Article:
Machining Brass with CNC Equipment
There are tools made specifically for dry applications. Talk to your tool supplier; they will know best practices when it comes to applications such as yours. You can also talk to the material manufacturers/suppliers. The one good thing about the metal industry is they have charts everywhere on calculating feeds and RPM for every ferrous and non-ferrous material. I still use the formulas from my college days for getting feeds, RPM and chip load.
From contributor R:
Be careful. We machined an 1/8" thick sheet of brass, and the shavings got drawn up into our spindle and jammed between the fingers around the bullet. It caused the machine to not be able to open the spindle, and we had to take it apart, clean, lubricate, and recalibrate it. I refuse to cut metal on my machine again.
From the original questioner:
I'm using some Onsrud bits recommended for cutting aluminum, 3/8" upcut 2 flute end mill. Think maybe a downcut would be better in terms of getting material away from the spindle? Downcut chips getting in the way a potential problem in brass?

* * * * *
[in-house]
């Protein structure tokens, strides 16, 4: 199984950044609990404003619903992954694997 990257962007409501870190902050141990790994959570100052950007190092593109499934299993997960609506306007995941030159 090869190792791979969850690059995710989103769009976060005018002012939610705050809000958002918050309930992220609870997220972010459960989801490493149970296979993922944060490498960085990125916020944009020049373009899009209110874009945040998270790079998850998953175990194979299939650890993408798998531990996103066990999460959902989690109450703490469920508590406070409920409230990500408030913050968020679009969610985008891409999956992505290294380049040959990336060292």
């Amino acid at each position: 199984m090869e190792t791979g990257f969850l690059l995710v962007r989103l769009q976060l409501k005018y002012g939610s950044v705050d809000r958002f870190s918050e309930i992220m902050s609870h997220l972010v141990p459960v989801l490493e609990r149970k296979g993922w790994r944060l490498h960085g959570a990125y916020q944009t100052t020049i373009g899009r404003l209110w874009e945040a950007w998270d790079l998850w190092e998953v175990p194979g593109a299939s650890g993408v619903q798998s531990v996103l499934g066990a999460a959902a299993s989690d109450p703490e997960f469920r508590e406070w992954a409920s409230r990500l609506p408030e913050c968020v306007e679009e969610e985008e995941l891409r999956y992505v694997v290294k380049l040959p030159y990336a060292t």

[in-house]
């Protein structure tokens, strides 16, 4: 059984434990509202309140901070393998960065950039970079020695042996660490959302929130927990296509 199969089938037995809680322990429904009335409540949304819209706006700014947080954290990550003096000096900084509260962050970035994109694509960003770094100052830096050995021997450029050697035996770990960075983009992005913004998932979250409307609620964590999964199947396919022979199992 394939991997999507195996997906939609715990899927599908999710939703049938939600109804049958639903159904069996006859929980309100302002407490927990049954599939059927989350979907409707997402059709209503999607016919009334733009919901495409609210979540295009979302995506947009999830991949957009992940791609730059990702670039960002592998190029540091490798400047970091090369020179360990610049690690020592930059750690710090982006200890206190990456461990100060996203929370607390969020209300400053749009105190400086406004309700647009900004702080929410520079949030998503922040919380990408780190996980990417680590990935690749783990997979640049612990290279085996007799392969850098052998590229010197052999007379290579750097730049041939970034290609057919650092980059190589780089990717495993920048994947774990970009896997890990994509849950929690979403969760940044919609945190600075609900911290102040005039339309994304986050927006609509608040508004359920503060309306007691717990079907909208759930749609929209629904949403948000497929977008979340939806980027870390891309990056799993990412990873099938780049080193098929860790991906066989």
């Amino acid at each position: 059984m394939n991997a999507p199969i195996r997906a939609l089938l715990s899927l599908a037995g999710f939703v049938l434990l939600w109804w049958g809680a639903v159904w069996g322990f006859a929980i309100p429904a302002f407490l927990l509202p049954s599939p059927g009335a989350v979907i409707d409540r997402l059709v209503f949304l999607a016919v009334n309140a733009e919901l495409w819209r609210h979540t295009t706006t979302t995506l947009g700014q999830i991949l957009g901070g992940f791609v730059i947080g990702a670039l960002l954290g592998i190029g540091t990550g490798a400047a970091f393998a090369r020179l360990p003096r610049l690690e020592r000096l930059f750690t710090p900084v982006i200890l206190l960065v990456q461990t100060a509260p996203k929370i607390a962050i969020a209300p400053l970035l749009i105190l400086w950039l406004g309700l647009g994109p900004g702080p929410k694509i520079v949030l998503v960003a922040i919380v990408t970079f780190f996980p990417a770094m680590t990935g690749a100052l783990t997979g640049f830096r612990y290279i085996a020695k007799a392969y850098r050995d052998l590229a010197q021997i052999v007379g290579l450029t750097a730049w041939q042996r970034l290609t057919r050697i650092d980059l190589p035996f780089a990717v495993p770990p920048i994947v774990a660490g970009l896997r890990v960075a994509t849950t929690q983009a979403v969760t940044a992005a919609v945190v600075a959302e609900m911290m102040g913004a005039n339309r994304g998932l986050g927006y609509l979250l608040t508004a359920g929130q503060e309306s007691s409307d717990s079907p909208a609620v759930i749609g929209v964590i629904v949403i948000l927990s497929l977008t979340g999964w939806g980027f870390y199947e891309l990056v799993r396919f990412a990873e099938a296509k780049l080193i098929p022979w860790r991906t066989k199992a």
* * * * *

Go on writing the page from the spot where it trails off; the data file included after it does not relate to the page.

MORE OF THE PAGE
From contributor I:
I have not tried this, but scroll saw guys will cut metal between thin sheets of plywood or hardboard. I wonder if this would keep the brass cooler… less heat in the chip since it would have sawdust around it all the time, or just cause a mess? Just thinking out loud.
For another idea, when I have to cut thick aluminum on our dry bandsaw, I run a thick bead of paste wax on top of the cut line. The heat from the cut melts it and keeps the chips from sticking to the blade. How about cutting a simple template and using it to show where to smear on some lube?
I don't like the idea of a down cut unless you can get rid of the chips instead of shoving them into a spoil board. How about a shop vac hose with a small nozzle for high velocity to pick up the chips?
From contributor S:
A downcut bit will be fine for this application because the material is only 1/8 thick. The chips will just shoot down the machined groove. I use a 5mm single flute downcut to cut 5/16 phenolic all day long with no issues. Suction will be more important here because brass is a lot heavier than wood chips and will be harder to suck up. Check with your bit supplier for speeds and feeds. The correct feed/speed will put most of the heat into the chip and not the bit.
Would you like to add information to this article?
Interested in writing or submitting an article?
Have a question about this article?
Have you reviewed the related Knowledge Base areas below?